1. ^ a b c d e f g h Wiley, David (2007-05-06). "About the Open Publication License". iterating toward openness. [The] Open Content License (July 14, 1998), which was replaced by the Open Publication License (June 8, 1999), were the first licenses to bring the ideals of open source software to the world of content. The OCL predates the GFDL (Nov 2002) and Creative Commons (Dec 2002) by over four years, while the improved OPL predates both by over three years. The OCL was developed primarily by me... The improved OPL was written primarily by Eric Raymond after discussions with me, Tim O’Reilly, and others... The OPL was truly innovative in that, in addition to requiring citation of the original author as source, it contained two license options which authors could choose to invoke: one restricts users’ abilities to creative derivative works, while the second restricts users’ abilities to make certain commercial uses of the material. The student of open content licensing will recognize that these are exactly the options that Creative Commons now employs. What may be forgotten is that in version 1.0 of the Creative Commons licenses, Attribution was actually included in the licenses only as an option. In version 2.0 of the CC licenses (May 24, 2004) attribution was standard on every license, and there were two licenses options: one regarding derivative works, and one regarding commercial use. So in terms of high level structure, the OPL was here about five years before CC. ... Actually, the [OCL and OPL] licenses weren’t that great, seeing as I am not a lawyer, and neither was anyone else involved in the creation of the license. The concept was right, and the execution was “good enough,” but Creative Commons (with its excellent lawyers and law school students) created a better legal instrument. As I said on the opencontent.org homepage on Monday June 30, 2003: 'My main goal in beginning OpenContent back in the Spring of 1998 was to evangelize a way of thinking about sharing materials, especially those that are useful for supporting education. ... I’m closing OpenContent because I think Creative Commons is doing a better job of providing licensing options which will stand up in court [and I'm joining] Creative Commons as Director of Educational Licenses. Now I can focus in on facilitating the kind of sharing most interesting to me ... with the pro bono support of really good IP lawyers... The OpenContent License and Open Publication License will remain online for archival purposes in their current locations. However, no future development will occur on the licenses themselves.' ... Anyone interested in a license like this is far better off using a Creative Commons license.
  2. ^ a b "Open Publication License". opencontent.org. Open Content Project. 1999-06-08. Retrieved 2018-10-18.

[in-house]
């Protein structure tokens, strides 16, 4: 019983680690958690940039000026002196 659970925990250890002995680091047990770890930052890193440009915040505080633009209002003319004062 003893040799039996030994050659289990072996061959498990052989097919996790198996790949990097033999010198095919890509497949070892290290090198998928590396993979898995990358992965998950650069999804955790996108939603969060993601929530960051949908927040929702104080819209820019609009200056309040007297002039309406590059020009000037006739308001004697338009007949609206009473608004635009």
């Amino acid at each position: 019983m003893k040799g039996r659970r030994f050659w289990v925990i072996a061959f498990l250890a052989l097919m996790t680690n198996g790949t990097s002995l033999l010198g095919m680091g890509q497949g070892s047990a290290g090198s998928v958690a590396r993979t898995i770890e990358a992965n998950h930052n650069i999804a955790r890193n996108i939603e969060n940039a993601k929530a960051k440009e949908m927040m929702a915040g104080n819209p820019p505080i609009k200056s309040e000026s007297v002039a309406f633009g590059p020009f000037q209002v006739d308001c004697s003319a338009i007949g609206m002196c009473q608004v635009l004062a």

3. ^ a b c d e f "Various Licenses and Comments about Them - Open Publication License, Version 1.0". fsf.org. The Free Software Foundation. 2018-10-17. Retrieved 18 October 2018. This license can be used as a free documentation license. It is a copyleft free documentation license provided the copyright holder does not exercise any of the “LICENSE OPTIONS” listed in Section VI of the license. But if either of the options is invoked, the license becomes nonfree. In any case, it is incompatible with the GNU FDL... Please note that this license is not the same as the Open Content License. These two licenses are frequently confused, as the Open Content License is often referred to as the “OPL”. For clarity, it is better not to use the abbreviation “OPL” for either license. It is worth spelling their names in full to make sure people understand what you say.
  4. ^ "Licenses by Name". Open Source Initiative. Retrieved 2018-10-19.
  5. ^ a b "OpenContent License (OPL)". opencontent.org. Open Content Project. 1998-07-14. Archived from the original on 1998-12-06. Retrieved 2018-10-18.
  6. ^ Wiley, David (1999-01-17). "Updating the OpenContent License and Clarifying a Few Things". Open Content Project. Archived from the original on 2000-08-16.
  7. ^ "Various Licenses and Comments about Them - Open Content License, Version 1.0". fsf.org. The Free Software Foundation. 2018-10-17. Retrieved 2018-10-18. This license does not qualify as free, because there are restrictions on charging money for copies. We recommend you do not use this license. Please note that this license is not the same as the Open Publication License. The practice of abbreviating “Open Content License” as “OPL” leads to confusion between them. For clarity, it is better not to use the abbreviation “OPL” for either license. It is worth spelling their names in full to make sure people understand what you say.
  8. ^ Open Source and Free Documentation Licenses, Part 2: The Open Publication License, Onlamp.com, Andrew M. St. Laurent, October 7, 2004[dead link]
  9. ^ Cathedral and Bazaar on catb.org
  10. ^ Barr, Joe (January 13, 2003). "Meet the Perens". LinuxWorld Magazine.
  11. ^ "Linux Gazette : FAQ : General FAQ". linuxgazette.net.
  12. ^ Archive:Relicensing OPL to CC BY SA, Fedoraproject.org

External links[edit]